Confront them. Call a meeting and come with examples of their unreasonable behaviour. Stand tall, maintain eye contact and keep challenges specific, polite and firm: 'If you have a problem with my work, I'd appreciate you explaining it calmly and giving me a chance to respond, rather than shouting.'
Be positive. If a confrontation is too intimidating, try praise. Thank them every time they do something that helps you. Not only will they be encouraged to repeat the positive behaviour but you'll put yourself in the traditional 'power' role.
Change tactics. Working all hours and still getting grief? Re-consider your boss's personality and priorities. A box-ticker looking for grafters may be impressed if you work late. But a visionary who values creativity and energy will be frustrated if you exhaust yourself. Give them what they want.
Boost them. Research suggests power-holders who believe they're incompetent are more likely to lash out. What's more, boosting self-worth reduces their aggressive tendencies. If you suspect your boss is insecure, then get flattering.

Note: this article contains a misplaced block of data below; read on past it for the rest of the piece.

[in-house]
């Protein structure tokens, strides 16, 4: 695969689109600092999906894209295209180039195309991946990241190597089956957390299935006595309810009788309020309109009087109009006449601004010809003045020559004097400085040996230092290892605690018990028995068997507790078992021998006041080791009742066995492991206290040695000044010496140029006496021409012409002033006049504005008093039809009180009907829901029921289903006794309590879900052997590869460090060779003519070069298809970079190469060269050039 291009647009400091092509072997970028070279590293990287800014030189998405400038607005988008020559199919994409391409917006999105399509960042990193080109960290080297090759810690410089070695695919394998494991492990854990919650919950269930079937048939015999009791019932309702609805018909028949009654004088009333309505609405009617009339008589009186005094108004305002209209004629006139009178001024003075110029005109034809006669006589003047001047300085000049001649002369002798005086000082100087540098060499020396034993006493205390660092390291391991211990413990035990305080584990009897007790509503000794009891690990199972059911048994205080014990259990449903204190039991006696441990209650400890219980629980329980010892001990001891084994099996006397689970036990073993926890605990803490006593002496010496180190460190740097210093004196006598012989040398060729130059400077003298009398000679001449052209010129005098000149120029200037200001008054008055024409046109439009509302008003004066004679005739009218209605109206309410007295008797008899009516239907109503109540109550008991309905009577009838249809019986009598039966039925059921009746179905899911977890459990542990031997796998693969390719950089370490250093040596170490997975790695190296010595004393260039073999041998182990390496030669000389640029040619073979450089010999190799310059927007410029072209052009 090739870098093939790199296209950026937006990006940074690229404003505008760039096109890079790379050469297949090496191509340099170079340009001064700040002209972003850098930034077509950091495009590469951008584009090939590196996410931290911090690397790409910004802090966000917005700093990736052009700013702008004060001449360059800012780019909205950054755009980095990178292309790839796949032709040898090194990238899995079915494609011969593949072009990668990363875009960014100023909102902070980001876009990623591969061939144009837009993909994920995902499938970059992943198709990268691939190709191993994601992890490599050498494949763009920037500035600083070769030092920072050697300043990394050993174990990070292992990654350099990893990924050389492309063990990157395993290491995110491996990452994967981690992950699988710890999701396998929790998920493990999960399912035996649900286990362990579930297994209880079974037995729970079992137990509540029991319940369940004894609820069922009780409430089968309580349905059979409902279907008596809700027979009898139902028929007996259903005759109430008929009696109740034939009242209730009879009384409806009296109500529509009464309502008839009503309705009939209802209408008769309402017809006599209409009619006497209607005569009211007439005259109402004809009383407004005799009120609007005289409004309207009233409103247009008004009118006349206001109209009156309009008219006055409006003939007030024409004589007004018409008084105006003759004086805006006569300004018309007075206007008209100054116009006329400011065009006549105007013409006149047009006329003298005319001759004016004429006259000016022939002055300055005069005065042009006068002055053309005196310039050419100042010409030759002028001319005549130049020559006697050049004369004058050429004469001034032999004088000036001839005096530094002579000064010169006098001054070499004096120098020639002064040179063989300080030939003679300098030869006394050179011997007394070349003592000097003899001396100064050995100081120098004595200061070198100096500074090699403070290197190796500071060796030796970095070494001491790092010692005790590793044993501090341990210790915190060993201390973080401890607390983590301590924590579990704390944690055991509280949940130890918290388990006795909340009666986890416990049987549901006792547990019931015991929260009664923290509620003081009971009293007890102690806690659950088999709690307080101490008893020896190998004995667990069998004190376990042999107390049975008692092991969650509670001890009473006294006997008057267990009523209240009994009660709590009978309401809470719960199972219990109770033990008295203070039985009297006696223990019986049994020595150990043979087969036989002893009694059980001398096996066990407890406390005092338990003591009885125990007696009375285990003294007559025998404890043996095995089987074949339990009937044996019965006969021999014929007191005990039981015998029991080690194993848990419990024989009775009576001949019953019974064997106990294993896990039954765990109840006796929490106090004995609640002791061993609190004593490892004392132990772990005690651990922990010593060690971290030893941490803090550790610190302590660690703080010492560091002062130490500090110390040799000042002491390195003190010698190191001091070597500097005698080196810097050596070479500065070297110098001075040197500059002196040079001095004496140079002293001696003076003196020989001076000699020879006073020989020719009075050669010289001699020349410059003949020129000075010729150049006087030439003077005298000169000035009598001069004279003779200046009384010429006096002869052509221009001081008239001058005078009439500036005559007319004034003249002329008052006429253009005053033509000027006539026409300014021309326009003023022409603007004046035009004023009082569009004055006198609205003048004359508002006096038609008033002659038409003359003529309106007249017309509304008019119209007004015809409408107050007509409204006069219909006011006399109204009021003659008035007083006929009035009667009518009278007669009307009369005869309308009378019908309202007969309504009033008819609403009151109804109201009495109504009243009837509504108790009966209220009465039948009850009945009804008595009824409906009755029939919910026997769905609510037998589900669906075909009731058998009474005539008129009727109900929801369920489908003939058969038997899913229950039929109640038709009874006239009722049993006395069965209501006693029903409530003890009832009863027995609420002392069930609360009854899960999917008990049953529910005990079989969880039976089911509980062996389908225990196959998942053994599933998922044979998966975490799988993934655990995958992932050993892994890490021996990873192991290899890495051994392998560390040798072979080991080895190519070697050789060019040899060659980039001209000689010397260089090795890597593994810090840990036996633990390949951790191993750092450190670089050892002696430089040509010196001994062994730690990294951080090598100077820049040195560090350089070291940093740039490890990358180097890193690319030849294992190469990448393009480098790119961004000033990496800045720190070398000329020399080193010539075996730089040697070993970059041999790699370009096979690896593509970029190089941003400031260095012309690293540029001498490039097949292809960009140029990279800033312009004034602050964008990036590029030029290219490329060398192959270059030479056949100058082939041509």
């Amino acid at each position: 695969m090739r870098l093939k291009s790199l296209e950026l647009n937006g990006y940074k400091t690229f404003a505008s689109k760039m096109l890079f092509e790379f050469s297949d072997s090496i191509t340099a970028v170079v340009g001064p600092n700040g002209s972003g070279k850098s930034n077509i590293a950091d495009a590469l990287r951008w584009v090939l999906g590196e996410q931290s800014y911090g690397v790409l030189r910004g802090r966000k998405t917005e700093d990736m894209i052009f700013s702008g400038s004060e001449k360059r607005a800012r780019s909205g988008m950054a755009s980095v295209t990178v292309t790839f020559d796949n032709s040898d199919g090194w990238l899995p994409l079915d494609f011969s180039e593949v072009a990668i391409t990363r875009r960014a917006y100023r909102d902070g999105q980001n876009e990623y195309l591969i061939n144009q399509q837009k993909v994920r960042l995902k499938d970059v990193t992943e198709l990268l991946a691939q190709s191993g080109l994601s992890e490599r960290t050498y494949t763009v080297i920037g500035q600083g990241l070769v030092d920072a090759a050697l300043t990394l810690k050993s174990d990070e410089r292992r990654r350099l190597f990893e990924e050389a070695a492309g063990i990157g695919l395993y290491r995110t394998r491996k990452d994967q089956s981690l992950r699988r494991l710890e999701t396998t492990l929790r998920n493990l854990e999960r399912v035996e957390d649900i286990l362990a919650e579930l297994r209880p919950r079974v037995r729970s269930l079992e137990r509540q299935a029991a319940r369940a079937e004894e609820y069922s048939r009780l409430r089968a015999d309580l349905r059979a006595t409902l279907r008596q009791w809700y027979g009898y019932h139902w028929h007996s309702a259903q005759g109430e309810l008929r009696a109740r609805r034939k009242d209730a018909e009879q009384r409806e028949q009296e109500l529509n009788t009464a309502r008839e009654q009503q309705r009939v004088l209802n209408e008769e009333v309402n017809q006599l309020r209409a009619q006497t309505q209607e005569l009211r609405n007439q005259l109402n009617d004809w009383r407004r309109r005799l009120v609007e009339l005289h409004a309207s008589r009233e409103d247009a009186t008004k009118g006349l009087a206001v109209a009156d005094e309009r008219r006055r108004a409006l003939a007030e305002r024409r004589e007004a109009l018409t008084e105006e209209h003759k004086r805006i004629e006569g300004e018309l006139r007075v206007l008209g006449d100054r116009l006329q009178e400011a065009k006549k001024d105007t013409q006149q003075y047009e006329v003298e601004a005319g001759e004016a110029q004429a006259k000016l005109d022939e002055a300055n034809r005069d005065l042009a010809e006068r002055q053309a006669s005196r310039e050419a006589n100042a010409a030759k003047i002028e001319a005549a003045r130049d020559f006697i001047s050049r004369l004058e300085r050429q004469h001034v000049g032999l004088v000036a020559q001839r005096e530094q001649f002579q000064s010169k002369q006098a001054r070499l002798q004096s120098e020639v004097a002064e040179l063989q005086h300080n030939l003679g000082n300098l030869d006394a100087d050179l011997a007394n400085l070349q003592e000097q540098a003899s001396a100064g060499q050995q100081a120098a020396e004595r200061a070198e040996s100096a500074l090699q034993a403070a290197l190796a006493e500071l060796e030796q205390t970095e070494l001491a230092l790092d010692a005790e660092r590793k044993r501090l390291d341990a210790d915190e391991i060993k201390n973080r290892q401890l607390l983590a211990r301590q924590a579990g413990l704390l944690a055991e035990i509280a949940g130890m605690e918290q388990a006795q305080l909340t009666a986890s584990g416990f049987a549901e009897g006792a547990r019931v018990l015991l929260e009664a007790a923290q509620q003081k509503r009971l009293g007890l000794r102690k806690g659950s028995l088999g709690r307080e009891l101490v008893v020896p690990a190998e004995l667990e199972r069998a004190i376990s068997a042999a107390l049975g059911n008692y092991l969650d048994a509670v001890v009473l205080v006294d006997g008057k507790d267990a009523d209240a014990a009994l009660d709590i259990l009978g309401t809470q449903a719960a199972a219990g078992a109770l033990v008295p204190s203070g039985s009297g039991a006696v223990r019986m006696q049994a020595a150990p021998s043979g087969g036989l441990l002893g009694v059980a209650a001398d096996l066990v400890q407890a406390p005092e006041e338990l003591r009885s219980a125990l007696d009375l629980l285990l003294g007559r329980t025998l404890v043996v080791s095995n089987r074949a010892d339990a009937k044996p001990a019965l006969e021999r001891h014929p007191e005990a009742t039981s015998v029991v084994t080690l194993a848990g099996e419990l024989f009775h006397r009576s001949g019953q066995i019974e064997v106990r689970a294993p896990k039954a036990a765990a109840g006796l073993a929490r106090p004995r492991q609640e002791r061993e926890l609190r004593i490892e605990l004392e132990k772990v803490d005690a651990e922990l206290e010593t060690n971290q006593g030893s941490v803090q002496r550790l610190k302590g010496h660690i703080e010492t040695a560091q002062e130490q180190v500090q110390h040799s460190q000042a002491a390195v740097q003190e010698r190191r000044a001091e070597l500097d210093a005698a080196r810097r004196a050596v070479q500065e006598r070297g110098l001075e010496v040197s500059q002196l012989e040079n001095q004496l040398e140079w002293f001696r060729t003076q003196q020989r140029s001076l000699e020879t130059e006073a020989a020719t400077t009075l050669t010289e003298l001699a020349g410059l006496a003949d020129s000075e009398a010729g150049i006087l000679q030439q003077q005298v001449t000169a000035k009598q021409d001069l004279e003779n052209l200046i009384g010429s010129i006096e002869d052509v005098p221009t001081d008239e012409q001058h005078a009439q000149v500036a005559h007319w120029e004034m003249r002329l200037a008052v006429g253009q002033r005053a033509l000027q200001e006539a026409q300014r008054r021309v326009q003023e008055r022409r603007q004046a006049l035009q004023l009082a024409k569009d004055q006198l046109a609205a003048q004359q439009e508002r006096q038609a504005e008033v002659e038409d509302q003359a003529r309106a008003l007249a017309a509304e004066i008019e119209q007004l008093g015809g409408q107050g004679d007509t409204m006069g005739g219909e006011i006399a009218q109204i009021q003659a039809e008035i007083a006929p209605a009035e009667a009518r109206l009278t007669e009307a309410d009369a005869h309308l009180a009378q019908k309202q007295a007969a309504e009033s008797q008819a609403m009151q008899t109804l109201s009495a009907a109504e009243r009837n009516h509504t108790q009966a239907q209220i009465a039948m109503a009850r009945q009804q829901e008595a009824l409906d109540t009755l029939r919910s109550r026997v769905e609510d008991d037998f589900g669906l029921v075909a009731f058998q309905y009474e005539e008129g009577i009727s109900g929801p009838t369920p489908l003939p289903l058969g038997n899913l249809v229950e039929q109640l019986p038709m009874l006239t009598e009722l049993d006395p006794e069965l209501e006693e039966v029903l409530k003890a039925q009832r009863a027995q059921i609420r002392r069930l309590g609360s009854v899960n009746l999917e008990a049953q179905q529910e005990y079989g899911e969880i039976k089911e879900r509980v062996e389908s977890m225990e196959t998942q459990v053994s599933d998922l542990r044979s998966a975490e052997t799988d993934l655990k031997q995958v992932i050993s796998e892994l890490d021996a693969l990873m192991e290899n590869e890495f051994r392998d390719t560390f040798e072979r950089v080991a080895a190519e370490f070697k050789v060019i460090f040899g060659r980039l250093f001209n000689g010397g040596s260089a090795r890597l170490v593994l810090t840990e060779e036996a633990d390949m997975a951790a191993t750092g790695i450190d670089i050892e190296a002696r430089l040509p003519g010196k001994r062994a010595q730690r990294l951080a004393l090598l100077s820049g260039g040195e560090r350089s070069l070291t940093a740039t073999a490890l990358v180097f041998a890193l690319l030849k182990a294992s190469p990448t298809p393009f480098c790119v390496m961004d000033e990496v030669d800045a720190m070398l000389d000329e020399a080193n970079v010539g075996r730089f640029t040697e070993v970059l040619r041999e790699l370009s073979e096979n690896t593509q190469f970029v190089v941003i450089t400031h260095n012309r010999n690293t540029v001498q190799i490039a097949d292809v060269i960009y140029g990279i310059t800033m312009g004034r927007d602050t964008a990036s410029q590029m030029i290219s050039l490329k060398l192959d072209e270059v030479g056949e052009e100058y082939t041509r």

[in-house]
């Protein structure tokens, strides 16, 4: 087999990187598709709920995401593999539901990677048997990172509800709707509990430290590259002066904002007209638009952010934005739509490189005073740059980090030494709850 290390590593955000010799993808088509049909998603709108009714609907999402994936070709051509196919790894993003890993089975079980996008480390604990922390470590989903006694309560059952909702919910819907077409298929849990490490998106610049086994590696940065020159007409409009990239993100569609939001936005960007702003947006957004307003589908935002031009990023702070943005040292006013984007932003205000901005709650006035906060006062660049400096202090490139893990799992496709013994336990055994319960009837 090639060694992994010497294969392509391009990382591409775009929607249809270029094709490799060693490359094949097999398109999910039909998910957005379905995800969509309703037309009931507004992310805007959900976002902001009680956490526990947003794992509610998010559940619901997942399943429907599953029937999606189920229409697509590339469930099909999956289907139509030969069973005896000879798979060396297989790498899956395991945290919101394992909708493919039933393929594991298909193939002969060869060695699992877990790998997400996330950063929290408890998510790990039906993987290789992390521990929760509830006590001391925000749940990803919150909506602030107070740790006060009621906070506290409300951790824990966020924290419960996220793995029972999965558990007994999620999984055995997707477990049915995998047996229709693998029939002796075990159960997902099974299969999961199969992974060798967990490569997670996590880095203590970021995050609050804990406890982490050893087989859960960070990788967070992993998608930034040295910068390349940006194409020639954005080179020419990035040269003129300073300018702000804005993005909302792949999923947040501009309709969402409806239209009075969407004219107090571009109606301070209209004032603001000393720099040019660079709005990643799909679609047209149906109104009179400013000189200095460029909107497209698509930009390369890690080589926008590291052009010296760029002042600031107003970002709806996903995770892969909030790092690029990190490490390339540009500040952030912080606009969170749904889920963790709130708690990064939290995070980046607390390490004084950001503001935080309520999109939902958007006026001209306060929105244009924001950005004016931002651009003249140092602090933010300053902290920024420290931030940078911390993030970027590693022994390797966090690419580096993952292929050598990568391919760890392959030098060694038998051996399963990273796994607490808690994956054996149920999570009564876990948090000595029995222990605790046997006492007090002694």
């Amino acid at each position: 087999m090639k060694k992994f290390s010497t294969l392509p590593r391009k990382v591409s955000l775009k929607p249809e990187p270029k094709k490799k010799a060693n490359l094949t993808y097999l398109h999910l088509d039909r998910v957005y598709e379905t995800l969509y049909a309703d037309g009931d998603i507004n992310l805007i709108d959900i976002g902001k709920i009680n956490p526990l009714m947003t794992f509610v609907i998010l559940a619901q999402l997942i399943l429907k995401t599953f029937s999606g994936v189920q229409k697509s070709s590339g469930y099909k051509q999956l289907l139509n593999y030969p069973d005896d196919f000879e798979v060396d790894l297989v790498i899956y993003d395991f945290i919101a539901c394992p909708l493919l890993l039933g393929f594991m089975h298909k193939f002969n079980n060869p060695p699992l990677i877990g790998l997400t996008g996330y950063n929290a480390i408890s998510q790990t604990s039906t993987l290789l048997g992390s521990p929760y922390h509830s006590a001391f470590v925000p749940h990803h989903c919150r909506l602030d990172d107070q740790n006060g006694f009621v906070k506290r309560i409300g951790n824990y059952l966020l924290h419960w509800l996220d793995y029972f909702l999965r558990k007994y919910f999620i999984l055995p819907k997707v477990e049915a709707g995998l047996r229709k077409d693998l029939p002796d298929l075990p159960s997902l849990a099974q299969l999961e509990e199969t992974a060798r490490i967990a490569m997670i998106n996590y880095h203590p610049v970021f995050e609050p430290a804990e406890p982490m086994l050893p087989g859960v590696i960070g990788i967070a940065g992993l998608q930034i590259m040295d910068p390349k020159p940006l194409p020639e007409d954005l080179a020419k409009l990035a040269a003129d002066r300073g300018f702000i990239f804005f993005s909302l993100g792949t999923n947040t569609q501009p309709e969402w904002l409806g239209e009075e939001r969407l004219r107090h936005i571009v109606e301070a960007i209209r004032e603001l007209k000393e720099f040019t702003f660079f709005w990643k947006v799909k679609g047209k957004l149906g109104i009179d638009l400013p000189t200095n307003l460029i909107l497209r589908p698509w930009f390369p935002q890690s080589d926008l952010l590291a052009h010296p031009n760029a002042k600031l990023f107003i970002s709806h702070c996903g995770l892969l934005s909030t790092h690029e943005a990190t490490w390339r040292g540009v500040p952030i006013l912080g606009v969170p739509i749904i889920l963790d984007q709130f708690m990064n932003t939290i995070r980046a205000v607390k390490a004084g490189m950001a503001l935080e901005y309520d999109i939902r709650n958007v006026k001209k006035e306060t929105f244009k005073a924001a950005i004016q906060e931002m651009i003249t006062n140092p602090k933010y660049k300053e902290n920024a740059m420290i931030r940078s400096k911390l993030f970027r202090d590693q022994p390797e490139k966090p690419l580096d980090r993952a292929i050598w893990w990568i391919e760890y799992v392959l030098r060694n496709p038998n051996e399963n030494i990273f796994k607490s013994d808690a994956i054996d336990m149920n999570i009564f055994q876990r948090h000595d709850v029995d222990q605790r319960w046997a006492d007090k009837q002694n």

Break the cycle. However frustrated you're feeling, don't take it out on your own team. You can't afford to lose their support and one unreasonable boss is more than enough.
Use them. Are any of their demands reasonable or criticisms justified? Identify three things you could do to improve your performance, then add them to your goals.
Do something. If unreasonable behaviour has become bullying, keep a diary of incidents, save emails, and get witnesses. Don't be intimidated by reporting lines, keep climbing until somebody listens, even if it means going to the board.
Look after yourself. In stressful times, our physical welfare is often the first thing to suffer. Make an extra effort to eat well, exercise regularly and get plenty of rest.
The Mind Gym: Relationships is published by Little, Brown at £12.99 - www.themindgym.com/books